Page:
Biden's wife, Jill, has described that moment as being "like a punch to the gut." But Biden prides himself on not carrying and grudge and since then, the two have publicly made up, with Harris acting as a surrogate for Biden and appearing with him and his wife in campaign events.
In a June appearance on "The Late Show With Stephen Colbert," Harris jokingly defended her performance, saying: "It was a debate! The whole reason - literally, it was a debate. It was called a debate."
"I'd be honored, if asked, and I'm honored to be a part of the conversation," Harris told Colbert about the then-hypothetical vice-presidential nomination. "Honestly, let me just tell you something: I will do everything in my power, wherever I am, to help Joe Biden win."
In late July, Biden was photographed with notes he had written to himself about Harris on his personal stationery. Included were: "talented," "great help to campaign" and "do not hold grudges."
Trump, in the aftermath of Harris's presidential candidacy announcement, was said to be impressed with the size of the crowd she attracted (Trump and his daughter Ivanka also donated a combined $8,000 to Harris's 2014 campaign for attorney general, according to California campaign finance records).
But within 30 minutes of the announcement of her selection Tuesday, the president tweeted a 30-second ad created by his campaign that criticized Harris for some of her more liberal positions, including a willingness to embrace Medicare-for-all. (She later came under pressure from liberal Democrats for adopting a more moderate definition of the health-care plan.)
"Voters rejected Harris. They smartly spotted a phony - but not Joe Biden, he's not that smart," the narrator on the ad says. "Biden calls himself a transition candidate. He is handing over the reins to Kamala while they jointly embrace the radical left. Slow Joe and Phony Kamala."
During a White House briefing, Trump used a word he often does to refer to women with whom he disagrees, saying that Harris was "nasty" during the Supreme Court confirmation hearings for Brett Kavanaugh.
"She was nasty to a level that was just a horrible thing, the way she was," Trump said. "I won't forget that soon."
Biden said July 28 that he would name his running mate by the end of the first week of August, after extending his initial pledge to name the pick around Aug. 1. Aides then said it had slipped further.
He had promised months ago to pick a woman, reflecting the dominance of female voters in the party and his effort to make a historic choice.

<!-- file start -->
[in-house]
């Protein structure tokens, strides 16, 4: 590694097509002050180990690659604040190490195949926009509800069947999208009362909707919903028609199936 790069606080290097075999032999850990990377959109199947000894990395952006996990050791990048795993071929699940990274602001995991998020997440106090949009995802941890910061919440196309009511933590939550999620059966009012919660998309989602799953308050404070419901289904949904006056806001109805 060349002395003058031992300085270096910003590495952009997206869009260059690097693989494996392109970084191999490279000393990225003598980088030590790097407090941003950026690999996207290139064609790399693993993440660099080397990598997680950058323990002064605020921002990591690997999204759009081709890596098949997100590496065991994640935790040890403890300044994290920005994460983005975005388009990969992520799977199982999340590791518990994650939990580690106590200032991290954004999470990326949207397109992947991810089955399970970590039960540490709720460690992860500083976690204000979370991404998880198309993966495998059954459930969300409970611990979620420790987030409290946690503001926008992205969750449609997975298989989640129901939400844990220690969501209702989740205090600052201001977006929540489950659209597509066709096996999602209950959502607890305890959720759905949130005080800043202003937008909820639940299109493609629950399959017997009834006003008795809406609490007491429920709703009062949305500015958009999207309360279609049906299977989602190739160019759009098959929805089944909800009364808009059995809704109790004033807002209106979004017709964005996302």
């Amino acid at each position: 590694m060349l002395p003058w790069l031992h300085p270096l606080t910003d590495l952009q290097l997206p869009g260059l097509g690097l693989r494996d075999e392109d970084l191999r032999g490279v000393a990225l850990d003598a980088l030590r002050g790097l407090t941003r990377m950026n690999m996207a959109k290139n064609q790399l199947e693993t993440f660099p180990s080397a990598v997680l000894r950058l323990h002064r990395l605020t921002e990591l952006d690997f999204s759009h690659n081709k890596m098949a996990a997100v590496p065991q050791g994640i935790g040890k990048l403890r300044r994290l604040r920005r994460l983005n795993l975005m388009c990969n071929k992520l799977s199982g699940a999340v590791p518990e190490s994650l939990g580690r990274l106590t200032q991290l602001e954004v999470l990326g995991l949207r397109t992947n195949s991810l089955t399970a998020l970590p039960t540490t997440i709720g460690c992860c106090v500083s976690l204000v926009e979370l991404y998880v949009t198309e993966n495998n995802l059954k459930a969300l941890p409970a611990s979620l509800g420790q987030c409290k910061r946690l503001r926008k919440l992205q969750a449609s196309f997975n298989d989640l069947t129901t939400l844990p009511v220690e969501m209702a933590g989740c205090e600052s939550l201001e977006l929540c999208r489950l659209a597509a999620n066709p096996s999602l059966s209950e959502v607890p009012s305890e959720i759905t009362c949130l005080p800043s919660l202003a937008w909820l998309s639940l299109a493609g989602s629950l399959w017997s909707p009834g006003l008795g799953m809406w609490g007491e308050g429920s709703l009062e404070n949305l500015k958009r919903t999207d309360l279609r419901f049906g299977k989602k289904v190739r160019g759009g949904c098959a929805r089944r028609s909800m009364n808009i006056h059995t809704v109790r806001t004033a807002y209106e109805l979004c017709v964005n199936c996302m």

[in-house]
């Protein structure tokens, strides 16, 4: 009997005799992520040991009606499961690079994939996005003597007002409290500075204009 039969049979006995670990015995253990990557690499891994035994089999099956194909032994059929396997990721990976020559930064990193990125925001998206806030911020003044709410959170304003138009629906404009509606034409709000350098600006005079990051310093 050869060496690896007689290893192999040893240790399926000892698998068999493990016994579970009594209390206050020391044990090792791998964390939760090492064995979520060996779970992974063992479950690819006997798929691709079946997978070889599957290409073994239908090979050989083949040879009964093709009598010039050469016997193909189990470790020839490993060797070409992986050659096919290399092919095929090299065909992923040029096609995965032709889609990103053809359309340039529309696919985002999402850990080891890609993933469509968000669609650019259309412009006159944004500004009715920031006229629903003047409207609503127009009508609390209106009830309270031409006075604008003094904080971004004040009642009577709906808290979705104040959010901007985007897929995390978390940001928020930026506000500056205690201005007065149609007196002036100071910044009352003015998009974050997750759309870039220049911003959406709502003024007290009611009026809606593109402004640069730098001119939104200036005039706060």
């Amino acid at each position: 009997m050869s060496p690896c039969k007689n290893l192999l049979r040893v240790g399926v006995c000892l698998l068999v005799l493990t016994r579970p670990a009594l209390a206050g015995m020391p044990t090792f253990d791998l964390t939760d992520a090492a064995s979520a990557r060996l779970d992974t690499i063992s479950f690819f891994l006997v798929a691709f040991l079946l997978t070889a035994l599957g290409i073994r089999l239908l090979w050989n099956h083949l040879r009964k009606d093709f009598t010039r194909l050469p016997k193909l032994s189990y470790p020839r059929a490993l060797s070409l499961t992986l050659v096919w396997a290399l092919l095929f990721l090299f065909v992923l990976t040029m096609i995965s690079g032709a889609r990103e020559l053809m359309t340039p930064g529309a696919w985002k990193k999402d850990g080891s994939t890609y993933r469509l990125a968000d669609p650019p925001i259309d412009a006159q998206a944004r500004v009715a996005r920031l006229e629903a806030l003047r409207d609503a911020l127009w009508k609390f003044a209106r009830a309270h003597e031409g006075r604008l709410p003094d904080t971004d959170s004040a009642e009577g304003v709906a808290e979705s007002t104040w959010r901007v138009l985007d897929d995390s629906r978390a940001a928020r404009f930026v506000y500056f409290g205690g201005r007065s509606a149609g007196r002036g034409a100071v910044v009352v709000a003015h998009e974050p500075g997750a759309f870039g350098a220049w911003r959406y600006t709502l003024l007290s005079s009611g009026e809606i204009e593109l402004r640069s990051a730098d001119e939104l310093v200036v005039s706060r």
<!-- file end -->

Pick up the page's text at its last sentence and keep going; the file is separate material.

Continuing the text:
The selection process has been a mix of transparency and secrecy. While Biden held his thoughts closely, with many allies saying he had been deliberately vague about his preferences, the parade of prospective candidates played out publicly.
The candidates have appeared at video-recorded events with Biden or his wife and helped host online fundraisers benefiting his campaign. They have been among his highest-profile surrogates in a campaign whose contours have been dramatically reshaped by the coronavirus pandemic.
Several broke with past practice and acknowledged an interest in the job; others, such as Sen. Catherine Cortez Masto, D-Nev., took themselves out of the mix in a similarly public way.
Biden sought the same kind of "simpatico" relationship with his pick that he shared with Obama, in which he served as the last adviser on big administration decisions. He also has put a high premium on loyalty, according to those familiar with the search.
He has spoken openly about his age, saying that it was also important that his pick have the ability to serve as president from "Day 1." That requirement enhanced the desire for candidates who had a deep well of experience and could more easily been seen by voters as president.
But his choice was also affected by events coursing across the nation.
Sen. Amy Klobuchar, D-Minn., once looked like a front-runner, but the killing of George Floyd and other unarmed Black people put a spotlight on her record as a prosecutor, which has drawn criticism from Black activists. Klobuchar eventually removed herself from the running, saying that Biden should pick a woman of color for the ticket.
Biden also faced pressure to delay the pick until closer to the Democratic convention, which begins Monday , to build a sense of momentum for an event that will largely be virtual, lacking the balloon-and-bunting atmosphere of the traditional convention celebrations.
In normal times, the two running mates would barnstorm around the country after the announcement, trying to lift the enthusiasm level of their own partisans and potentially attract new supporters. But Biden has held no large events since March, and has none planned.
Harriswill formally be nominated at the national party convention. She is then scheduled to debate Vice President Pence on Oct. 7 in Utah.
One aim for the Biden campaign has been to unite the various factions of the party, something they hope to do during next week's Democratic convention. On Tuesday, his pick was quickly praised by Sen. Bernie Sanders, I-Vt., who often clashed with Biden and was his last remaining primary rival, although they have worked in lockstep since then.
Rep. Ro Khanna, who co-chaired Sanders's campaign and leads the California delegation to the convention, said in an interview that Harris would win over the Vermont senator's supporters despite her disagreements with him on issues like Medicare-for-all. Having co-sponsored Sanders's legislation in 2017, her eventual alternate plan did not phase out private insurance so quickly.
"She was on Bernie's bill, so I think she's open to it, and we need to continue to build a grass-roots movement on Medicare-for-all," Khanna said. "She's been very progressive on immigration issues. She wants to expand health care. She's a strong voice on labor rights. And she represents a multiracial, multicultural future for the country."